The Collins Aerospace Gen III Helmet Mounted Display System (HMDS) for the F-35 allows the pilot to receive high-resolution imagery from the Raytheon Electro-Optical Distributed Aperture System. Photo: Collins Aerospace
Lockheed Martin is to integrate the Raytheon Next-Generation Electro-Optical Distributed Aperture System (DAS) into all F-35 variants over the next two years under a nearly $99 million contract announced by the Pentagon on Dec. 30.
The system is to provide "360-degree situational and environmental awareness day or night," according to Raytheon, for navigation, missile and aircraft detection and tracking. The pilot's helmet is to receive high-resolution, real time imagery from six external infrared cameras.
Northrop Grumman developed the current AN/AAQ-37 DAS, but bowed out of a bid for the follow-on program in 2018, as company executives said that the pay-off would be higher for other business opportunities. Lockheed Martin is to perform the integration work on the new Raytheon DAS in Ft. Worth and finish the work by July 2022 for delivery to the F-35 fleet beginning in 2023 with production Lot 15 aircraft.
As Pentagon officials follow congressional direction to reduce F-35 sustainment costs and improve aircraft performance, Lockheed Martin has said that the Raytheon DAS will lead to more than $3 billion in life cycle cost savings, a 45 percent reduction in unit recurring costs, a more than 50 percent reduction in operations and sustainment costs, five times more reliability, and twice the performance capability.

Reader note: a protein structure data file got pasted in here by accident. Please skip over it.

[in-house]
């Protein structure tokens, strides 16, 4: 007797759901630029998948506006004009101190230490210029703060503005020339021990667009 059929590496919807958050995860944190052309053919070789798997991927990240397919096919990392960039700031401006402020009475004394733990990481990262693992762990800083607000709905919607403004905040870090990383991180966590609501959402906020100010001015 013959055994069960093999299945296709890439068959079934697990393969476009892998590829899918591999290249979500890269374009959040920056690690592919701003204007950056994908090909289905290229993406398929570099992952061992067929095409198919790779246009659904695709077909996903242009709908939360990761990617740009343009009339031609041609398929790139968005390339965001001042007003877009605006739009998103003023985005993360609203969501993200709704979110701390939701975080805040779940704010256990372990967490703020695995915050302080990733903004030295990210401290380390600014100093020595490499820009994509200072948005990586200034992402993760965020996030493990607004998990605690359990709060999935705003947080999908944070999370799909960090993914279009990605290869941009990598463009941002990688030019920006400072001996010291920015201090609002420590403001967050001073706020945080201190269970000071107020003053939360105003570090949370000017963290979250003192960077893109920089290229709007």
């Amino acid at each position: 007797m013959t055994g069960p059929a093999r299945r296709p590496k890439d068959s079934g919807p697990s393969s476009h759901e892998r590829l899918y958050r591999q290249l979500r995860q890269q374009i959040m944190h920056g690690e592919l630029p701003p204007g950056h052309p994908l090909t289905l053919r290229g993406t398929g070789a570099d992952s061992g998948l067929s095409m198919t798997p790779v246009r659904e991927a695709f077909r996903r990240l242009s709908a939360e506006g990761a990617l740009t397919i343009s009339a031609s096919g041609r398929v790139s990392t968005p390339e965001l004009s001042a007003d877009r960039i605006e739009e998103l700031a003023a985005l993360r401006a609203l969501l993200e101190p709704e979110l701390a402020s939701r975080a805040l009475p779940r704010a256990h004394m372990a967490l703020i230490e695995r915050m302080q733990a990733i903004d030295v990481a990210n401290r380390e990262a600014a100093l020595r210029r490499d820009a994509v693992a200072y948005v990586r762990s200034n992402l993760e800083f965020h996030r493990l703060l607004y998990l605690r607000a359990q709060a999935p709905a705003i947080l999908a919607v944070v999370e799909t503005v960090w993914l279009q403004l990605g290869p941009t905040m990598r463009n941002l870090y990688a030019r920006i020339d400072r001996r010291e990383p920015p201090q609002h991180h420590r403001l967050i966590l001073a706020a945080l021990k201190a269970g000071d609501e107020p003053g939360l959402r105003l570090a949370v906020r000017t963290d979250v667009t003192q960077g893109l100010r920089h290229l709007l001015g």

A pilot's-eye view of from the F-35 helmet mounted display system.
Raytheon has also been moving to install the Stormbreaker smart bomb, previously known as Small Diameter Bomb II, on the F-35. Stormbreaker has a tri-mode seeker that uses imaging infrared, millimeter wave, and a semi-active laser to destroy moving targets in adverse weather from up to 45 miles away.
Raytheon said that it completed integration of the Stormbreaker on the U.S. Air Force F-15E Strike Eagle by Boeing in April, 2018. Integration of the Stormbreaker on U.S. Navy F/A-18 E/F aircraft by Boeing and the Lockheed Martin F-35 has begun.
All F-35 variants are to carry Stormbreaker by 2023, according to Raytheon, which said that the F-35 can carry eight Stormbreaker weapons internally and eight on the wings.